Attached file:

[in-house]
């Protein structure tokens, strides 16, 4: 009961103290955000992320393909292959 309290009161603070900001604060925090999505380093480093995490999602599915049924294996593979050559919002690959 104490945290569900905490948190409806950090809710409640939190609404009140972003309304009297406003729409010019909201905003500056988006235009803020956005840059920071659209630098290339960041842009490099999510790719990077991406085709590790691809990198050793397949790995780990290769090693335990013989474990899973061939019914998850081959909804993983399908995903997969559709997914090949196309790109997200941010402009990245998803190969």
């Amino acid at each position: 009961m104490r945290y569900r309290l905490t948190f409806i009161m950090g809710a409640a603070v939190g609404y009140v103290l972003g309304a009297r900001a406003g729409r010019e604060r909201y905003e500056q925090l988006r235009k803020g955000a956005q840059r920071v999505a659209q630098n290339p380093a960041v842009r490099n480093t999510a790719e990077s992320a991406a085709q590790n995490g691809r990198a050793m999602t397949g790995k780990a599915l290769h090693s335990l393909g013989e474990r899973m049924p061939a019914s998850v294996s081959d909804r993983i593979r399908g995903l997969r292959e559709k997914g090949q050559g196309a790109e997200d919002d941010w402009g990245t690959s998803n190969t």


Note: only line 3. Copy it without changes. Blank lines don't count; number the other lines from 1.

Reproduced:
């Amino acid at each position: 009961m104490r945290y569900r309290l905490t948190f409806i009161m950090g809710a409640a603070v939190g609404y009140v103290l972003g309304a009297r900001a406003g729409r010019e604060r909201y905003e500056q925090l988006r235009k803020g955000a956005q840059r920071v999505a659209q630098n290339p380093a960041v842009r490099n480093t999510a790719e990077s992320a991406a085709q590790n995490g691809r990198a050793m999602t397949g790995k780990a599915l290769h090693s335990l393909g013989e474990r899973m049924p061939a019914s998850v294996s081959d909804r993983i593979r399908g995903l997969r292959e559709k997914g090949q050559g196309a790109e997200d919002d941010w402009g990245t690959s998803n190969t």